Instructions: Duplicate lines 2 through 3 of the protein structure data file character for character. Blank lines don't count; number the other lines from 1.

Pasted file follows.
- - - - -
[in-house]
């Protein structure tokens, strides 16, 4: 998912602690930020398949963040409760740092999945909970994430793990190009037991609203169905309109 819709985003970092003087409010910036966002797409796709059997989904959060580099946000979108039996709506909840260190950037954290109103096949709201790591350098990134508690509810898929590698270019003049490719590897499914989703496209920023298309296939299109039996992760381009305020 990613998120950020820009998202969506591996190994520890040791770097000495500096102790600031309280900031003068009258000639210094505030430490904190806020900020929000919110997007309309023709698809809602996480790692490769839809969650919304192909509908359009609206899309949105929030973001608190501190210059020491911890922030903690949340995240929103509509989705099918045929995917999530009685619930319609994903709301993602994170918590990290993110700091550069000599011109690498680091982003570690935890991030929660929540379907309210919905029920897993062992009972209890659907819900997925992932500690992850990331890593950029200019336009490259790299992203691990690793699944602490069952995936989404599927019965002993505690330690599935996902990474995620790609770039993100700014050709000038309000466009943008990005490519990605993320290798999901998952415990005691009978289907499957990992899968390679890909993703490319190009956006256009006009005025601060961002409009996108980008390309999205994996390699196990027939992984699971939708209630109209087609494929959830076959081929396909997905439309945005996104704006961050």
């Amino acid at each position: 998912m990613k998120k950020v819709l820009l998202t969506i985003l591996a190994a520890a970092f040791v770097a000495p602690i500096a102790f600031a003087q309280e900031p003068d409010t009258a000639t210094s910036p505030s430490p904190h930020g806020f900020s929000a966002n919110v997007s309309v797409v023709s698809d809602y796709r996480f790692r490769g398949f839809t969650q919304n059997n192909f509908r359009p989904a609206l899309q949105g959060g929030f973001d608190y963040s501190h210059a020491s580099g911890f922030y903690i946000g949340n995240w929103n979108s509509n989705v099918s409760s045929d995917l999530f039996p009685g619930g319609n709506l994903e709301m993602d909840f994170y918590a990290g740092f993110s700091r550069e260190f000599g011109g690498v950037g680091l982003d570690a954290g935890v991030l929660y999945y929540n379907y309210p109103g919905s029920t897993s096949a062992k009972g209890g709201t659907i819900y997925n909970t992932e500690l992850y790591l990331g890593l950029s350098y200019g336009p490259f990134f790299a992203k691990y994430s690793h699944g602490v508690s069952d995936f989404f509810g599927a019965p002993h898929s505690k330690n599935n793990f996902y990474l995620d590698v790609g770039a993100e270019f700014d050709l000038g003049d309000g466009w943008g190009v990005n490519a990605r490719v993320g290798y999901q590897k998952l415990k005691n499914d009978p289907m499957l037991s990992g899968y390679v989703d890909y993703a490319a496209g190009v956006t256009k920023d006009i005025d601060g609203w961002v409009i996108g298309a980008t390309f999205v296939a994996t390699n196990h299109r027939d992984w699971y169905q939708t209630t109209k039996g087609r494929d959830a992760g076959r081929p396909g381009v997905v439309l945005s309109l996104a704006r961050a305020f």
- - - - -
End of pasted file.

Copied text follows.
């Protein structure tokens, strides 16, 4: 998912602690930020398949963040409760740092999945909970994430793990190009037991609203169905309109 819709985003970092003087409010910036966002797409796709059997989904959060580099946000979108039996709506909840260190950037954290109103096949709201790591350098990134508690509810898929590698270019003049490719590897499914989703496209920023298309296939299109039996992760381009305020 990613998120950020820009998202969506591996190994520890040791770097000495500096102790600031309280900031003068009258000639210094505030430490904190806020900020929000919110997007309309023709698809809602996480790692490769839809969650919304192909509908359009609206899309949105929030973001608190501190210059020491911890922030903690949340995240929103509509989705099918045929995917999530009685619930319609994903709301993602994170918590990290993110700091550069000599011109690498680091982003570690935890991030929660929540379907309210919905029920897993062992009972209890659907819900997925992932500690992850990331890593950029200019336009490259790299992203691990690793699944602490069952995936989404599927019965002993505690330690599935996902990474995620790609770039993100700014050709000038309000466009943008990005490519990605993320290798999901998952415990005691009978289907499957990992899968390679890909993703490319190009956006256009006009005025601060961002409009996108980008390309999205994996390699196990027939992984699971939708209630109209087609494929959830076959081929396909997905439309945005996104704006961050």
């Amino acid at each position: 998912m990613k998120k950020v819709l820009l998202t969506i985003l591996a190994a520890a970092f040791v770097a000495p602690i500096a102790f600031a003087q309280e900031p003068d409010t009258a000639t210094s910036p505030s430490p904190h930020g806020f900020s929000a966002n919110v997007s309309v797409v023709s698809d809602y796709r996480f790692r490769g398949f839809t969650q919304n059997n192909f509908r359009p989904a609206l899309q949105g959060g929030f973001d608190y963040s501190h210059a020491s580099g911890f922030y903690i946000g949340n995240w929103n979108s509509n989705v099918s409760s045929d995917l999530f039996p009685g619930g319609n709506l994903e709301m993602d909840f994170y918590a990290g740092f993110s700091r550069e260190f000599g011109g690498v950037g680091l982003d570690a954290g935890v991030l929660y999945y929540n379907y309210p109103g919905s029920t897993s096949a062992k009972g209890g709201t659907i819900y997925n909970t992932e500690l992850y790591l990331g890593l950029s350098y200019g336009p490259f990134f790299a992203k691990y994430s690793h699944g602490v508690s069952d995936f989404f509810g599927a019965p002993h898929s505690k330690n599935n793990f996902y990474l995620d590698v790609g770039a993100e270019f700014d050709l000038g003049d309000g466009w943008g190009v990005n490519a990605r490719v993320g290798y999901q590897k998952l415990k005691n499914d009978p289907m499957l037991s990992g899968y390679v989703d890909y993703a490319a496209g190009v956006t256009k920023d006009i005025d601060g609203w961002v409009i996108g298309a980008t390309f999205v296939a994996t390699n196990h299109r027939d992984w699971y169905q939708t209630t109209k039996g087609r494929d959830a992760g076959r081929p396909g381009v997905v439309l945005s309109l996104a704006r961050a305020f």